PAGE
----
- Article and news on the Web

Topic : Botanical : Fruit

Article 26 bullet 14 March 2007

One of our Forest Giants – Wild Plum Harpephyllum caffrum

by Geoff Nichols

This is one of the more common trees known to the gardening world of this country. The tree is often used in municipal parks and as a street tree in our coastal cities. It is a very distinctive tree that gets confused by the uninitiated with the Cape Ash – Ekebergia capensis. The Cape Ash has drooping leaves and round fruits whereas the Wild Plum has oval shaped fruits and terminal clusters of leaves that form a whorled shape. Also the Wild Plum belongs in the Mango family whereas the Cape Ash is in the Mahogany family of plants. For me this is one of our largest tree species in the forests of KZN and the Eastern Cape through up into Mpumalanga and Limpopo provinces and into Swaziland, Mozambique into Zimbabwe.

Welcome ripe fruit for frugivorous birds such as turacos and hornbills.

The roots of these trees often resemble large snakes lying on the forest floor. I mean large in the order of an 8 metre long python in diameter and larger in some specimens. There is a famous specimen in Eshowe where there is an aerial boardwalk in the forest sub canopy that is about 10 metres up the main stem of this tree and still there are a good 6 metres above this where the first branches start to radiate out from the huge trunk.

Purple-crested Turacos Gallirex porphyreolophus and the Trumpeter Hornbill Bycanistes bucinator are the prime distributors of Harpephyllum seed over the forest.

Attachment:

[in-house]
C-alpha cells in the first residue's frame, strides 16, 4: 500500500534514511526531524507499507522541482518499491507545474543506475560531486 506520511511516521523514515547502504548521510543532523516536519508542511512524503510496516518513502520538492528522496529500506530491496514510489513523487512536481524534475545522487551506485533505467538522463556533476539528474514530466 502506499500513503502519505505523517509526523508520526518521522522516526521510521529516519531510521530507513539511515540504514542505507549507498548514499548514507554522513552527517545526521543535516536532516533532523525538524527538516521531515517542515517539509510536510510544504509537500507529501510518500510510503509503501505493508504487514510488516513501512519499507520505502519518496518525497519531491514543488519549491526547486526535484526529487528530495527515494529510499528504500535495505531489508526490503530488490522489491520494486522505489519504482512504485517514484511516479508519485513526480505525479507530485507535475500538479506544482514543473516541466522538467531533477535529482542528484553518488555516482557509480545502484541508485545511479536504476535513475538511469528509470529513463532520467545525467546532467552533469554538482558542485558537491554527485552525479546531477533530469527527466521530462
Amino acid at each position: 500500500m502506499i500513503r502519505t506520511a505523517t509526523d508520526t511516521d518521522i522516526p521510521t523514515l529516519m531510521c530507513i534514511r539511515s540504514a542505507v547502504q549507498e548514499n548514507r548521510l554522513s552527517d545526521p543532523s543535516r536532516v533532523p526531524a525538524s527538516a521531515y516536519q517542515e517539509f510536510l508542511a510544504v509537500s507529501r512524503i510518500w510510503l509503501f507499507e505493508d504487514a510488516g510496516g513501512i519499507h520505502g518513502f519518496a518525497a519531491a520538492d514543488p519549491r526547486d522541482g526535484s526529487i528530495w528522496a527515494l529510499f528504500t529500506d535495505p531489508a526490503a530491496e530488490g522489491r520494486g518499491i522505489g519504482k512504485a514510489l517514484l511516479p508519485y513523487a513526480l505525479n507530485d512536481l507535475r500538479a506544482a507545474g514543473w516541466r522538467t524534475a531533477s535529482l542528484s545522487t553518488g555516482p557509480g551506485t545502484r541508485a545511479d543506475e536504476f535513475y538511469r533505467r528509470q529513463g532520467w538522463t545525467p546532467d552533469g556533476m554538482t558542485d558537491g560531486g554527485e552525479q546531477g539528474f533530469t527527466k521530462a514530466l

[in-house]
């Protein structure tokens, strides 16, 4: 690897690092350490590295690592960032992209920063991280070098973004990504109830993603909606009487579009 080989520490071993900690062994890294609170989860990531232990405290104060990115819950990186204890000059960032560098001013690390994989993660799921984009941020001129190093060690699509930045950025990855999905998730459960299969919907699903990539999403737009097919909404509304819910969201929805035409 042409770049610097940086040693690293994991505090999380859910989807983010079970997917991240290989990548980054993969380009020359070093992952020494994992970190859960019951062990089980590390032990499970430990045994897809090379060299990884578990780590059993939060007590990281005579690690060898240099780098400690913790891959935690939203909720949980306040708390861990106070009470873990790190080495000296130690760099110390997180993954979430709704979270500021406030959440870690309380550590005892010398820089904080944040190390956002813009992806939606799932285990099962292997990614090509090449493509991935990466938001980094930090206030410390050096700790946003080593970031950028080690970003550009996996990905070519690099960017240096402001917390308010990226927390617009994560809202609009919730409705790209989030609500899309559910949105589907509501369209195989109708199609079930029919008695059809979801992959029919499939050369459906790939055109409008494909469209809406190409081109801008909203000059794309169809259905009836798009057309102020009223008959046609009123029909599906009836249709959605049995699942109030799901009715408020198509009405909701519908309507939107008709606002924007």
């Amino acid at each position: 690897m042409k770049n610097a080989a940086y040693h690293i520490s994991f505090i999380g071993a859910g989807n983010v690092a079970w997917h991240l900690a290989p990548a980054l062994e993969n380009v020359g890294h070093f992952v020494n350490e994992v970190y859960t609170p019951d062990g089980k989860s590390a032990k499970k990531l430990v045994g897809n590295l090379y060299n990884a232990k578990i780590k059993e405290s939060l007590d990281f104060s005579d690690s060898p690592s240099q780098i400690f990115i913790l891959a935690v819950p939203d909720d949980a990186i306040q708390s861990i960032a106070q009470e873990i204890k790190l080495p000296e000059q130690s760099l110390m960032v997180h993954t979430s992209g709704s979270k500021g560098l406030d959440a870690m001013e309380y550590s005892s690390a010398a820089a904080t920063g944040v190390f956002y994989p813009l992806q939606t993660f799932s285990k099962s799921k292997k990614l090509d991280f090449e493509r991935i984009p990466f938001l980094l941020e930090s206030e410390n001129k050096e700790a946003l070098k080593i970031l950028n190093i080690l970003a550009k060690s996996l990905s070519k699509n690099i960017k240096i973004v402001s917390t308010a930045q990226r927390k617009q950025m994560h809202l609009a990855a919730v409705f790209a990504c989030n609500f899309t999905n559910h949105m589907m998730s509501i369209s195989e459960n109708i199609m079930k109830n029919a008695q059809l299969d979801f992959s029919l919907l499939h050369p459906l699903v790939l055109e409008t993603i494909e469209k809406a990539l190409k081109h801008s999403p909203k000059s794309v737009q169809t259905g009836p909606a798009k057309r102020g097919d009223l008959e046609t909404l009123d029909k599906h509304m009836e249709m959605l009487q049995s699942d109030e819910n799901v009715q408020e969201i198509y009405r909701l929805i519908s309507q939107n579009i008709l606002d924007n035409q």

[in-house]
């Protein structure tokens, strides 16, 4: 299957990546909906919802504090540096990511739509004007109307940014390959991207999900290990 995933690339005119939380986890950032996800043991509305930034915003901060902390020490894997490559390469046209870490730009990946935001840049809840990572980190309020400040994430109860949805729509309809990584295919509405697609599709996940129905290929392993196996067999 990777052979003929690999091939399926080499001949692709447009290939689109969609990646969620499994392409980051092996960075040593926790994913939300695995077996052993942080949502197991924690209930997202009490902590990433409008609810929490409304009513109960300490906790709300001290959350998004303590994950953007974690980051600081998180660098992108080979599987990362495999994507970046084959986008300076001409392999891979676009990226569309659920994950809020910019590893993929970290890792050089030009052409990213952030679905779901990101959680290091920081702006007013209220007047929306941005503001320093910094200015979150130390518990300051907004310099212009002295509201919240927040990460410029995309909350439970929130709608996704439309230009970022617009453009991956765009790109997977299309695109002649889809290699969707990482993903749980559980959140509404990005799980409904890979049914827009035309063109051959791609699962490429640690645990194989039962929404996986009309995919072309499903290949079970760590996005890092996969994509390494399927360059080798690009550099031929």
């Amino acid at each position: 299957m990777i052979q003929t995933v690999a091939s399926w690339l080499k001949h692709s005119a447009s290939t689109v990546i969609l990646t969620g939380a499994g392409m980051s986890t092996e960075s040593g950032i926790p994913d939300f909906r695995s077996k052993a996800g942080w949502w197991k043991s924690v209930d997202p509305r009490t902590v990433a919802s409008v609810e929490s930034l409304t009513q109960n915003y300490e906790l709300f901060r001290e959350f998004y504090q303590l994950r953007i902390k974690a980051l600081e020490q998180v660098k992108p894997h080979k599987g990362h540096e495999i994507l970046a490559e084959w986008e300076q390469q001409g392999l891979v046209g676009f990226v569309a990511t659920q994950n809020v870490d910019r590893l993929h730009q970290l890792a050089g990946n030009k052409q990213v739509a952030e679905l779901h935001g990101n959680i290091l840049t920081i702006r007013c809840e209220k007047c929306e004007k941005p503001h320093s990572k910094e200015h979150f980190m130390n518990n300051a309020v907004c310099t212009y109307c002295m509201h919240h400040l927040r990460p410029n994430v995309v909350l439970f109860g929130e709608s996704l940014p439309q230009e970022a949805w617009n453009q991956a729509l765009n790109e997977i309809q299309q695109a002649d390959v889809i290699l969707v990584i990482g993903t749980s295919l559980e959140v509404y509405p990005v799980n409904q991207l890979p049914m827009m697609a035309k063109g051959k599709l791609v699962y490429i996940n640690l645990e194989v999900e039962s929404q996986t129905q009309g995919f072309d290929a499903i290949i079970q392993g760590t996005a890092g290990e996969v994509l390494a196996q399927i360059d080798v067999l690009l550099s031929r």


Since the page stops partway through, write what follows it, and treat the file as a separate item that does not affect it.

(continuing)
The bark of these trees is dark in colour and deeply fissured. This texture allows a myriad of other plants to get a toehold and earn a living high up in the forest under canopy. The carrot fern - Asplenium rutifolium is an obvious hanger on, plus on the higher branches of the Eshowe tree there are at least 7 species of epiphytic orchids fitting in the various moisture and light niches created by the branches.

Purple-crested Turacos feed their ugly black chicks almost entirely on regurgitated fruit pulp.

The fruits are palatable to humans, monkeys, baboons, bats, bushpig and forest antelope plus many species of fruit eating birds. In our forests the two species that come to mind are the Knysna and Purple-crested turacos and the Trumpeter Hornbill are the prime distributors of seed over the forest. The fruit are relatively large, the size of the outer digit of a human thumb. When ripe the seeds are bright red and stand out like miniature lanterns against the dark green foliage.

The terminal cluster of leaves form in a whorl shape

The terminal cluster of leaves form in a whorl shape.

To grow this species one needs to remove the outer flesh and sow the quite fibrous seed in a tray of seedling mix that is one part sharp river sand to one part compost. The seeds take about a month or so to germinate in the summer months and grow rapidly.

If you are going to use it as a garden subject please give it plenty of room and on the coast it makes an ideal windbreak plant if planted close together as a giant hedge. In this instance the wind does misshape the trees but they survive well. In sheltered areas use this as an avenue tree. This tree will take some frost but I would not use it much higher than Pietermaritzburg.

Harpephyllum caffrum, Wild Plum, Wildepruim (Afrikaans), umGwenya (Siswati, Xhosa, Zulu), Mothêkêlê (North Sotho).



Site Search